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Thread: Numerical analysis- fixed point iteration method

  1. #1
    fpb
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    Numerical analysis- fixed point iteration method

    Q. Compute by the method of fixed point iteration a real root of the equation x^3 + x^2 - 1 =0 correct up to two decimal places.


    In the above problem if we take f(x)=0, then to solve it we can write f(x) in the form of x=g(x). Now g(x) can take three different forms.
    i) 1/sqrt(1+x)
    ii) 1/x+x^2
    iii) -1+ (1/x^2)

    Now my question is, for which form of g(x) I can be sure that the obtained root converges to the actual root?
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    Re: Numerical analysis- fixed point iteration method

    Quote Originally Posted by fpb View Post
    Q. Compute by the method of fixed point iteration a real root of the equation x^3 + x^2 - 1 =0 correct up to two decimal places.


    In the above problem if we take f(x)=0, then to solve it we can write f(x) in the form of x=g(x). Now g(x) can take three different forms.
    i) 1/sqrt(1+x)
    ii) 1/x+x^2
    iii) -1+ (1/x^2)

    Now my question is, for which form of g(x) I can be sure that the obtained root converges to the actual root?
    Looking at the Wiki on Fixed-point iteration I see we let

    $g(x) = x- \dfrac{f(x)}{f^\prime(x)}$

    in this case $g(x)=x-\dfrac{x^3+x^2-1}{3 x^2+2 x}$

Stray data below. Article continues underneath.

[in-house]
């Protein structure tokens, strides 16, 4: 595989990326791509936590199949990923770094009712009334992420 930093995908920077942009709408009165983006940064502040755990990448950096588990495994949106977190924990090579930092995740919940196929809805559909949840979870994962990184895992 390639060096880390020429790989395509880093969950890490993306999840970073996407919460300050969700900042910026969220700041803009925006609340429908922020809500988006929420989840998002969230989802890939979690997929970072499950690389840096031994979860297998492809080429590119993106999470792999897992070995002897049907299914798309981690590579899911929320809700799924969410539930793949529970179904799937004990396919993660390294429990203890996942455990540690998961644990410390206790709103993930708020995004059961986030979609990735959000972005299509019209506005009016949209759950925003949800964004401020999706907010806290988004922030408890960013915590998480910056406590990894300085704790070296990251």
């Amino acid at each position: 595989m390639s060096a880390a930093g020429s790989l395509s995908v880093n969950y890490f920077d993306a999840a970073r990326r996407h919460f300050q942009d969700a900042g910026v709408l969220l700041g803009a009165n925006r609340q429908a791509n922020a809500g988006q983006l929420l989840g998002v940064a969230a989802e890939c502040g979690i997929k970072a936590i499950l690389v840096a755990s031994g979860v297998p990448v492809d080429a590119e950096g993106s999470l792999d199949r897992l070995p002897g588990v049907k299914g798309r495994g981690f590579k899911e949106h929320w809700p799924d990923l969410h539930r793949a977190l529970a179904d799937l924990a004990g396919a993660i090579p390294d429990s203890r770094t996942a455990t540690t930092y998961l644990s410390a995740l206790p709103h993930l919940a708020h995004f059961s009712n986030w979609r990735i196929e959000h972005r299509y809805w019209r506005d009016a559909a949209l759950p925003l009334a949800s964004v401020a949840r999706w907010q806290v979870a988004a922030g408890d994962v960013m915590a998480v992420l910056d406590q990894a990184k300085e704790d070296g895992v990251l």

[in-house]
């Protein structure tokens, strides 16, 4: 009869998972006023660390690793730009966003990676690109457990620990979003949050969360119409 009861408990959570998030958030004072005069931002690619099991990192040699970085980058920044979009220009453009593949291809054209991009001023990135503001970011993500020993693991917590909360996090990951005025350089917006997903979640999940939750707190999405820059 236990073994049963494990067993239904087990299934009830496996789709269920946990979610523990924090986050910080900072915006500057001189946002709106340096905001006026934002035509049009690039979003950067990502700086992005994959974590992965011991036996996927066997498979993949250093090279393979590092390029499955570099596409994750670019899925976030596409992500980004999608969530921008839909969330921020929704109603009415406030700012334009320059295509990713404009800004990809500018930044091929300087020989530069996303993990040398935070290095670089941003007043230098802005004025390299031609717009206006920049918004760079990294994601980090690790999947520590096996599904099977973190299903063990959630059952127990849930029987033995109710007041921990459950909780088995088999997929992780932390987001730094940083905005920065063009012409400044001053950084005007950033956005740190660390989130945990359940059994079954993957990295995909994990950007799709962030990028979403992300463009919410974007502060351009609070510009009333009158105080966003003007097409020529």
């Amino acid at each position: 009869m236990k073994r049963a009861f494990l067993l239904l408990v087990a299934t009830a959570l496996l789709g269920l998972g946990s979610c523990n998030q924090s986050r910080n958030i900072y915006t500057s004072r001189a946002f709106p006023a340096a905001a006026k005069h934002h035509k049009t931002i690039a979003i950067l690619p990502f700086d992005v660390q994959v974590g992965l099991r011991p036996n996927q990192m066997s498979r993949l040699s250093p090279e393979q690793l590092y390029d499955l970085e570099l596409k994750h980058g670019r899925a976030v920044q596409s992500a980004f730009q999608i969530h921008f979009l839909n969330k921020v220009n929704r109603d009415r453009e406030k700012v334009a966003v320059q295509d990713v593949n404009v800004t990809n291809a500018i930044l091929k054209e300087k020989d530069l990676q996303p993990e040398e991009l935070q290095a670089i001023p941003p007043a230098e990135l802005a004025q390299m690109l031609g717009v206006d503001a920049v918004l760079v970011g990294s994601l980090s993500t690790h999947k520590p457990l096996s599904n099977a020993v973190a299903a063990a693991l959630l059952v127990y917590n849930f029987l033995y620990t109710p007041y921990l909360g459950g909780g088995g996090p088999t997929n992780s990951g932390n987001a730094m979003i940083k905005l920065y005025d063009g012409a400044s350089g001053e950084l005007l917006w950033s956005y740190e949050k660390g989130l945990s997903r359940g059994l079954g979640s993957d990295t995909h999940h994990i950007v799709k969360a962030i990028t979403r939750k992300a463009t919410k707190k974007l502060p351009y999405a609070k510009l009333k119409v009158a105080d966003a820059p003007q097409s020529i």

and let

    $x_{n+1}=g(x_n)$

    This recurrence will converge to some $x_f$ and $f(x_f)=0$

    I used $x_0=1$ and this recurrence converged very quickly to $x_f \approx 0.754878$

    ------------------------
    Playing with the 3 functions you specified only the first one converges and it does converge to the correct root.

    Looking a bit further at the Wiki page it looks like this is because the first function is the only one that is Lipschitz continuous.
    Last edited by romsek; Sep 5th 2016 at 09:20 PM.
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    fpb
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    Re: Numerical analysis- fixed point iteration method

    The method you explained above is called Newton- Raphson method which has 2nd order rate of convergence. But I dont think N-R method and fixed point iteration method are same.
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    Re: Numerical analysis- fixed point iteration method

    "Newton-Raphson" is a specific type of "fixed point iteration".

    But where did you get these "g" functions? I don't see that any of them are equivalent to this problem. Starting from x^3+ x^2- 1= 0 we can get x^2= 1- x^3 and then x= \frac{1- x^3}{x}= \frac{1}{x}- x^2 not \frac{1}{x}+ x^2. Or taking the square root of both sides of x^2= 1- x^3, x= \sqrt{1- x^3} but not [tex]\frac{1}{\sqrt{1+ x}}. Or we can write x^3= 1- x^2 and then x= \frac{1- x^2}{x^2}= \frac{1}{x^2}- 1 but not 1- \frac{1}{x^2}.

    In any case, how fast a fixed point iteration, x= g(x), converges depends on the derivatives of g. If p= g(p) and |f'(p)| lies between 0 and 1, we have linear convergence. If |f'(p)|= 0 and |f''(p)| lies between 0 and 1, we have quadratic convergence, etc.
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